The changes in the texture on the tumour fluorescence images from day 3 to day 28 are quantified and characterized from the distribution curves of fluorescence intensity. To that end, the fluorescence intensity and the intensity range have been normalized to make the comparison possible since the intensity levels are different from one image to another depending on how the image has been tuned to avoid pixel saturation. The resulting curve corresponding to the previously presented tumour is displayed in Figure 6(a). We recall that only pixels associated with the tumour are taken into account. On day 3, darker pixels dominate; the distribution of fluorescence intensity is heterogeneous and decreases sharply leaving very few bright pixels. This gives a rough (granular) texture. On the subsequent days, the fluorescence distribution becomes more homogeneous with less darker pixels and significantly more brighter ones, which gives a smoother texture. The close-up in the figure compares day 3 with day 28 to highlight the signal transition. The progression with time of this transition is particularly clear for this tumour case (Figure 6(a)) with a significant increase of bright pixels.

Figure 6: Tumour evolution (case M4-L). (a) The evolution of the tumour fluorescence distribution is assessed over 4 time points (days 3, 7, 14, and 28). The horizontal axis represents the fluorescence intensity of the images from dark pixels (with value 0) to bright pixels (with value 1). The range of pixel intensity values has been normalized for each image between the minimum value (darker pixel equals 0) and the maximum value (brighter pixel equals 1) since they are not necessarily the same from one image to another. The vertical axis stands for the number of pixels for each fluorescence intensity normalized by the total number of tumour pixels (the integral of each curve equals 1). The close-up compares day 3 with day 28 to exhibit the switch in the tumour fluorescence profile. (b) The evolution of the tumour area is first evaluated from the experimental images (green curves with bullets) using both a manual Yen-guided filter (plain line) and the Default ImageJ filter (dotted line). The curves are then compared with the areas measured on the corresponding virtual tumour (blue curves with squares), where the effective area is the area effectively occupied by the tumour cells (plain line) and the apparent area is the area which is delineated by the tumour’s edge (dotted line).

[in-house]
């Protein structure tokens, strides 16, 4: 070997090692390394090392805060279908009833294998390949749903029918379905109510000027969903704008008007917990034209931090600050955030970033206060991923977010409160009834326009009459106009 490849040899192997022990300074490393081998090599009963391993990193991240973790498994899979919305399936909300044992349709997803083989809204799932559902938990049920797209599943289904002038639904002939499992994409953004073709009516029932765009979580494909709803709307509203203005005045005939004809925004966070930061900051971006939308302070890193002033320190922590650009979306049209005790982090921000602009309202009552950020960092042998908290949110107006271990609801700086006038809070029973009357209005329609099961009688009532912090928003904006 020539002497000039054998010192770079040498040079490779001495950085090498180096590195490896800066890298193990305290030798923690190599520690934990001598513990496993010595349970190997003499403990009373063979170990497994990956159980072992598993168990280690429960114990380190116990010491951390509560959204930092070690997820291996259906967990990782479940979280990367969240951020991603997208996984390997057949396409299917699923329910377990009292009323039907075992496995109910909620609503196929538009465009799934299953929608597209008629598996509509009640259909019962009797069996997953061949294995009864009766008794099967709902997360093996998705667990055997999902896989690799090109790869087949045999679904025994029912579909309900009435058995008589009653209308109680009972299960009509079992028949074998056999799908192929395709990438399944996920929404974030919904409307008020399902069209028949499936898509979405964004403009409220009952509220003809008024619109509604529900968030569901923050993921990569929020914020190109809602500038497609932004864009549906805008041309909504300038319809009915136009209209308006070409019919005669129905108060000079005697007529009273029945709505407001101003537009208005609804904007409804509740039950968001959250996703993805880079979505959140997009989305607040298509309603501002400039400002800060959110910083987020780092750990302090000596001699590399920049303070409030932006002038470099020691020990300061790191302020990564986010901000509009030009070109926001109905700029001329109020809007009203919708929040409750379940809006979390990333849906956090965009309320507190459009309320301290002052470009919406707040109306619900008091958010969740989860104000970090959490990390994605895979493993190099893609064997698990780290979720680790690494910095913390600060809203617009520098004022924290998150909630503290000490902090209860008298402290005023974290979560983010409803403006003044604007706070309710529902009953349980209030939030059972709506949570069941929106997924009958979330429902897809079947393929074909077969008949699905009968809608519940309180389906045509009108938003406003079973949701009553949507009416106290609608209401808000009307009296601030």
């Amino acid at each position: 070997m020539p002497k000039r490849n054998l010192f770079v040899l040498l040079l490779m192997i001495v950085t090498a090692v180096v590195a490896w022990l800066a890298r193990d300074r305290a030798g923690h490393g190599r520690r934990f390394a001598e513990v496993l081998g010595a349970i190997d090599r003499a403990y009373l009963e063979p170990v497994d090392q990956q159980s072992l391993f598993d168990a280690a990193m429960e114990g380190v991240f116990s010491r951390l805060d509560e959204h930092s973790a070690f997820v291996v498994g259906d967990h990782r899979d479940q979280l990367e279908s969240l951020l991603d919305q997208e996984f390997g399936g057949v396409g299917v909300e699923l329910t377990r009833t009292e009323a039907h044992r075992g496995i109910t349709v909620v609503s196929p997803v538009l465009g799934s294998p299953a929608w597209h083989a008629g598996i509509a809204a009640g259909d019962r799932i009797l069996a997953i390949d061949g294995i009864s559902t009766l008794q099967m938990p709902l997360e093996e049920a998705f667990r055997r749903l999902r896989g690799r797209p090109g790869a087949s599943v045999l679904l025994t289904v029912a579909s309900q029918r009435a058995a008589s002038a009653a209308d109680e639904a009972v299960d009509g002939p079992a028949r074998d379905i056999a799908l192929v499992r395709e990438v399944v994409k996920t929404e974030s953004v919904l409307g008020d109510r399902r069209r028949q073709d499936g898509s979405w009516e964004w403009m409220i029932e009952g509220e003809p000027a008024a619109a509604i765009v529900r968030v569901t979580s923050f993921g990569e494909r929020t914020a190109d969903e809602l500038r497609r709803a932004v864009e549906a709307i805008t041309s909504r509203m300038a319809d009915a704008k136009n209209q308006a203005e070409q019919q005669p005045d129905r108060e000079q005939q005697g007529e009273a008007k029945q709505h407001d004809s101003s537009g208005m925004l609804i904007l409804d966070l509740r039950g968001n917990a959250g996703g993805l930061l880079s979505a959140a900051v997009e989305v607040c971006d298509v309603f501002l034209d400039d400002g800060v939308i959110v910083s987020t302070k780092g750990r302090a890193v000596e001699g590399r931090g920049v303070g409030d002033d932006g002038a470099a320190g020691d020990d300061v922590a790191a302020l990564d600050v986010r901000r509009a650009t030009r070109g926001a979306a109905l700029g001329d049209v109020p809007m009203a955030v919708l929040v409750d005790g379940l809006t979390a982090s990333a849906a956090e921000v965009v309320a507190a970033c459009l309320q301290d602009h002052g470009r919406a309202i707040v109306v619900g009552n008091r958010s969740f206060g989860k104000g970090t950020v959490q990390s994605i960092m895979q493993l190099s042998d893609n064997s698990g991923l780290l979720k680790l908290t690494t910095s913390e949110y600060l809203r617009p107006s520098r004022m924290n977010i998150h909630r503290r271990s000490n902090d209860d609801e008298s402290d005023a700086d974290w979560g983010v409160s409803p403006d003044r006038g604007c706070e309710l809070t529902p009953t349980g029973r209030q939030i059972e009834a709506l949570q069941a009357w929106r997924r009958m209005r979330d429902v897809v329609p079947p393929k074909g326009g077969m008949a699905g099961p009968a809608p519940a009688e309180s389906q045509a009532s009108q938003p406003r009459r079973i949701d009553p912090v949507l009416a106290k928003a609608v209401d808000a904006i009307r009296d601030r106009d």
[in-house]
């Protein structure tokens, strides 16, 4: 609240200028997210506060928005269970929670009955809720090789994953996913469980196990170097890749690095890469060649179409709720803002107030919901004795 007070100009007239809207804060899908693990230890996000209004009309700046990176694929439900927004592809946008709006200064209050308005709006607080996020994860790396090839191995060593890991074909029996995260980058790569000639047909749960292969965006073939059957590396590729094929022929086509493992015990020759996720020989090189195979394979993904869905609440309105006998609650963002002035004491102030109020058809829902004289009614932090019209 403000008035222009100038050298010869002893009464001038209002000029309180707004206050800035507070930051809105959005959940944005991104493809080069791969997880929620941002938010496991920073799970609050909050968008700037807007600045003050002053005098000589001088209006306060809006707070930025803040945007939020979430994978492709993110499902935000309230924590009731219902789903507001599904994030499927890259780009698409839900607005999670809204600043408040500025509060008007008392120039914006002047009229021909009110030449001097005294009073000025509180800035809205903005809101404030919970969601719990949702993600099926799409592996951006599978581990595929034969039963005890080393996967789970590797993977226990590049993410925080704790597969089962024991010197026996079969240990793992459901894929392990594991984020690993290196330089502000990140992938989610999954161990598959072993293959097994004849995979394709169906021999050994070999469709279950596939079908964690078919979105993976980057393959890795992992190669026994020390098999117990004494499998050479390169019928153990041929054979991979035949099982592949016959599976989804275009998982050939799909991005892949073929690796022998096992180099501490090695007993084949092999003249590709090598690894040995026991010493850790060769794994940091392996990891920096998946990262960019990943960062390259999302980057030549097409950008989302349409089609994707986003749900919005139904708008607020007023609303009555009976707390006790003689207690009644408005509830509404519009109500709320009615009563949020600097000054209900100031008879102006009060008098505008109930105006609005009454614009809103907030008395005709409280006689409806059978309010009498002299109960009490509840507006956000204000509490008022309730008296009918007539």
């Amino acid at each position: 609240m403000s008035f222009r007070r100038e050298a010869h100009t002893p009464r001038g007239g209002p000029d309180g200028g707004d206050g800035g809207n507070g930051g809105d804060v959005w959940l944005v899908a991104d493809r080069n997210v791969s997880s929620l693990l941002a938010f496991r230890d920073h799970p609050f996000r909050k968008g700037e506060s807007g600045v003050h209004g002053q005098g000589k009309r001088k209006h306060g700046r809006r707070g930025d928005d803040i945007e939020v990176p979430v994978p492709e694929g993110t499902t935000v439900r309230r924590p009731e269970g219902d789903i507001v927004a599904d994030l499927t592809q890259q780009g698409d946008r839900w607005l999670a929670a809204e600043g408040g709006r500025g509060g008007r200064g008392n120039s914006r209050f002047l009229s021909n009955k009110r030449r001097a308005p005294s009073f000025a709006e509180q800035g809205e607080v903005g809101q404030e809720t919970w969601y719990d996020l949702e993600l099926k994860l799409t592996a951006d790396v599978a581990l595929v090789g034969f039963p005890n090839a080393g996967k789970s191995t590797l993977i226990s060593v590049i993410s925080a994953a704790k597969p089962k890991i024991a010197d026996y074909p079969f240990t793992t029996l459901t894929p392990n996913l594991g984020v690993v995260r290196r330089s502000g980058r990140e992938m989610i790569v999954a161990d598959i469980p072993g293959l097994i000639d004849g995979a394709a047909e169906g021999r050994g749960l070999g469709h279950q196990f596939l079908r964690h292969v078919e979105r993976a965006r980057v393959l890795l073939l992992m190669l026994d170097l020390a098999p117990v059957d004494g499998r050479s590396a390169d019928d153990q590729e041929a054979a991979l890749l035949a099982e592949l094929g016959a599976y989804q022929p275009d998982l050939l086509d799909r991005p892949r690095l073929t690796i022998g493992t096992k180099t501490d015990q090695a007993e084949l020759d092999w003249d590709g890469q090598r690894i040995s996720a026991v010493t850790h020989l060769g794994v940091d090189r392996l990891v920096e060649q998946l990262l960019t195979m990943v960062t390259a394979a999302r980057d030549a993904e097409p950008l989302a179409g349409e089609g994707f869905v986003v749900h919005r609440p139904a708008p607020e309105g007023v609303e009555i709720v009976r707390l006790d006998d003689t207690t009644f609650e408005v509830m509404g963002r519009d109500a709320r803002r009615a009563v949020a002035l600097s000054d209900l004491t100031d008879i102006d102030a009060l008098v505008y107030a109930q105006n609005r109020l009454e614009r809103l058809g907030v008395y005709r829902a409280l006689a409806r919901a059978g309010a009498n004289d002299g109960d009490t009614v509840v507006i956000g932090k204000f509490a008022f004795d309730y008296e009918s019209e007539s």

In the meantime, the tumour size which is estimated from its apparent area is multiplied in average by in 28 days (by 1.25 for tumour case M1-L and by 2.08 for tumour case M4-L, which are, resp, the slowest and the fastest growth on our group of tumours). The apparent area taken alone is however not sufficient to assess correctly the tumour growth in the two-dimensional plane, that is, the increase of the number of tumour cells in this plane. Correlation with the granularity is necessary to obtain a better estimation related to tumour cells density. A qualitative good match is attained between the real tumour and the virtual one based on three criteria: the shape, size, and texture.